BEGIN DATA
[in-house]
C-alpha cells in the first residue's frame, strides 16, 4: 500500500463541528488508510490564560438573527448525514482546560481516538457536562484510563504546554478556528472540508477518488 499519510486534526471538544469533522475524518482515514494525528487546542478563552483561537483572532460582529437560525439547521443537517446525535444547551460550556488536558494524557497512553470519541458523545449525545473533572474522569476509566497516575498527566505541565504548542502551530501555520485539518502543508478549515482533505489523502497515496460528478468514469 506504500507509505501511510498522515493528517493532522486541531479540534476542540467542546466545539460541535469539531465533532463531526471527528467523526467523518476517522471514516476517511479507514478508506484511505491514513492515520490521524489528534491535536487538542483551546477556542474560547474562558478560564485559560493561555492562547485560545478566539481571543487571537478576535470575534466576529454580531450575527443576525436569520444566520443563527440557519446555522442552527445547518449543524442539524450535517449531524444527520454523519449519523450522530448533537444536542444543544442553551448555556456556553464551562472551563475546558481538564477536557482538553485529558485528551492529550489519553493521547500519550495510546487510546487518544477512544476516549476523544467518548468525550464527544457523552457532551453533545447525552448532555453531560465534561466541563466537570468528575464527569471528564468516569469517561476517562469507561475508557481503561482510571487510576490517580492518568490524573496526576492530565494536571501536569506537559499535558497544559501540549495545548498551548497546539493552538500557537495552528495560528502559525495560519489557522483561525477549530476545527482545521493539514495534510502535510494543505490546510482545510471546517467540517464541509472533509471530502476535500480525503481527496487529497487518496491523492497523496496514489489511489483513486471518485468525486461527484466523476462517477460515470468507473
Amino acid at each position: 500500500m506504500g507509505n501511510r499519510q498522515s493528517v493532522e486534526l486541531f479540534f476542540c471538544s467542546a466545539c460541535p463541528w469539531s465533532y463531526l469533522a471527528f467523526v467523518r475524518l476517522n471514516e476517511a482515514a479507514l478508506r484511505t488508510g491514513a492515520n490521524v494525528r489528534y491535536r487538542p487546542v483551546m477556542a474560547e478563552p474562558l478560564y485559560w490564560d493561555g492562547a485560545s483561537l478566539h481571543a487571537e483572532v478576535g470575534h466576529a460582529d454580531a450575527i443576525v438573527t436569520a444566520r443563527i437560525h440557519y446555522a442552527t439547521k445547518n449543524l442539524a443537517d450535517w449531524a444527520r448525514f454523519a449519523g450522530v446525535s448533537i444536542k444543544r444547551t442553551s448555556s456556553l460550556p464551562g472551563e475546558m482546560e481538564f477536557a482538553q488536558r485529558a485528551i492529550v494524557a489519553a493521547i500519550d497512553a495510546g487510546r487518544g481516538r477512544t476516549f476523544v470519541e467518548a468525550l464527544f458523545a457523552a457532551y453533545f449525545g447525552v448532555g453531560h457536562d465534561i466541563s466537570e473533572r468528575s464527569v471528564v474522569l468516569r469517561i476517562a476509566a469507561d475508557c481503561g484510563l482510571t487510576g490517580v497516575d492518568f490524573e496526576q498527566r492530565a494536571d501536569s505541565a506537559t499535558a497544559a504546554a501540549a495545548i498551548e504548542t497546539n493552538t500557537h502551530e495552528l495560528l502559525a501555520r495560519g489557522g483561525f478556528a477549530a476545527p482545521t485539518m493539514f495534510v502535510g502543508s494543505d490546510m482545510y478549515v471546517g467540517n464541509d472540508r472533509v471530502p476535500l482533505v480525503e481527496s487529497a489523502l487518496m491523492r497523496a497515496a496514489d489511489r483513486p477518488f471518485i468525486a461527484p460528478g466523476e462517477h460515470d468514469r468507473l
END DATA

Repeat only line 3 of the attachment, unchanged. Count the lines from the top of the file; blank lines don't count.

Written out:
Amino acid at each position: 500500500m506504500g507509505n501511510r499519510q498522515s493528517v493532522e486534526l486541531f479540534f476542540c471538544s467542546a466545539c460541535p463541528w469539531s465533532y463531526l469533522a471527528f467523526v467523518r475524518l476517522n471514516e476517511a482515514a479507514l478508506r484511505t488508510g491514513a492515520n490521524v494525528r489528534y491535536r487538542p487546542v483551546m477556542a474560547e478563552p474562558l478560564y485559560w490564560d493561555g492562547a485560545s483561537l478566539h481571543a487571537e483572532v478576535g470575534h466576529a460582529d454580531a450575527i443576525v438573527t436569520a444566520r443563527i437560525h440557519y446555522a442552527t439547521k445547518n449543524l442539524a443537517d450535517w449531524a444527520r448525514f454523519a449519523g450522530v446525535s448533537i444536542k444543544r444547551t442553551s448555556s456556553l460550556p464551562g472551563e475546558m482546560e481538564f477536557a482538553q488536558r485529558a485528551i492529550v494524557a489519553a493521547i500519550d497512553a495510546g487510546r487518544g481516538r477512544t476516549f476523544v470519541e467518548a468525550l464527544f458523545a457523552a457532551y453533545f449525545g447525552v448532555g453531560h457536562d465534561i466541563s466537570e473533572r468528575s464527569v471528564v474522569l468516569r469517561i476517562a476509566a469507561d475508557c481503561g484510563l482510571t487510576g490517580v497516575d492518568f490524573e496526576q498527566r492530565a494536571d501536569s505541565a506537559t499535558a497544559a504546554a501540549a495545548i498551548e504548542t497546539n493552538t500557537h502551530e495552528l495560528l502559525a501555520r495560519g489557522g483561525f478556528a477549530a476545527p482545521t485539518m493539514f495534510v502535510g502543508s494543505d490546510m482545510y478549515v471546517g467540517n464541509d472540508r472533509v471530502p476535500l482533505v480525503e481527496s487529497a489523502l487518496m491523492r497523496a497515496a496514489d489511489r483513486p477518488f471518485i468525486a461527484p460528478g466523476e462517477h460515470d468514469r468507473l